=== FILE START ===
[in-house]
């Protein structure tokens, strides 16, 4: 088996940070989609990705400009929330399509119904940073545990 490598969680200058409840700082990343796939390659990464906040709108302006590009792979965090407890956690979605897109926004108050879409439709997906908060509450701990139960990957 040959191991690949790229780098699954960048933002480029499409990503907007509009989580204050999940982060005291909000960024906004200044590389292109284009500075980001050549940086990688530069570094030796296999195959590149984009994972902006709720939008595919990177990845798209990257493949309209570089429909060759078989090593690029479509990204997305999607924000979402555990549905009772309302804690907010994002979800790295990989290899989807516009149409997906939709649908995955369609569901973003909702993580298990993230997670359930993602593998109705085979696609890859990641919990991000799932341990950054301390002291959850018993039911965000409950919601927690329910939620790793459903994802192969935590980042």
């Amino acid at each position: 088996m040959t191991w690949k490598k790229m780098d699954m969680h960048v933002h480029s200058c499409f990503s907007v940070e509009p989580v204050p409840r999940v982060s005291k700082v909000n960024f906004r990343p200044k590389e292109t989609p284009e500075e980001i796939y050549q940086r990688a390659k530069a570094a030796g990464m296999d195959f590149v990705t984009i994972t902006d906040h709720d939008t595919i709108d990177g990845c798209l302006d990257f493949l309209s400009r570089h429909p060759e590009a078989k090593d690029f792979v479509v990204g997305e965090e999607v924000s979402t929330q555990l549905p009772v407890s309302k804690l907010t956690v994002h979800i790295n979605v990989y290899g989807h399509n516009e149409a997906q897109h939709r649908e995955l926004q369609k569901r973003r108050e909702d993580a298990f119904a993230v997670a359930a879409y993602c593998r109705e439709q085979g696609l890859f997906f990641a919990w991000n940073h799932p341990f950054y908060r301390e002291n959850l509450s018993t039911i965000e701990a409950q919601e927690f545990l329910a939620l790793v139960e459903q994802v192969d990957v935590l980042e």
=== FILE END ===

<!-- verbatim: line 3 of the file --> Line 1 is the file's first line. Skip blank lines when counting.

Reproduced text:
């Amino acid at each position: 088996m040959t191991w690949k490598k790229m780098d699954m969680h960048v933002h480029s200058c499409f990503s907007v940070e509009p989580v204050p409840r999940v982060s005291k700082v909000n960024f906004r990343p200044k590389e292109t989609p284009e500075e980001i796939y050549q940086r990688a390659k530069a570094a030796g990464m296999d195959f590149v990705t984009i994972t902006d906040h709720d939008t595919i709108d990177g990845c798209l302006d990257f493949l309209s400009r570089h429909p060759e590009a078989k090593d690029f792979v479509v990204g997305e965090e999607v924000s979402t929330q555990l549905p009772v407890s309302k804690l907010t956690v994002h979800i790295n979605v990989y290899g989807h399509n516009e149409a997906q897109h939709r649908e995955l926004q369609k569901r973003r108050e909702d993580a298990f119904a993230v997670a359930a879409y993602c593998r109705e439709q085979g696609l890859f997906f990641a919990w991000n940073h799932p341990f950054y908060r301390e002291n959850l509450s018993t039911i965000e701990a409950q919601e927690f545990l329910a939620l790793v139960e459903q994802v192969d990957v935590l980042e």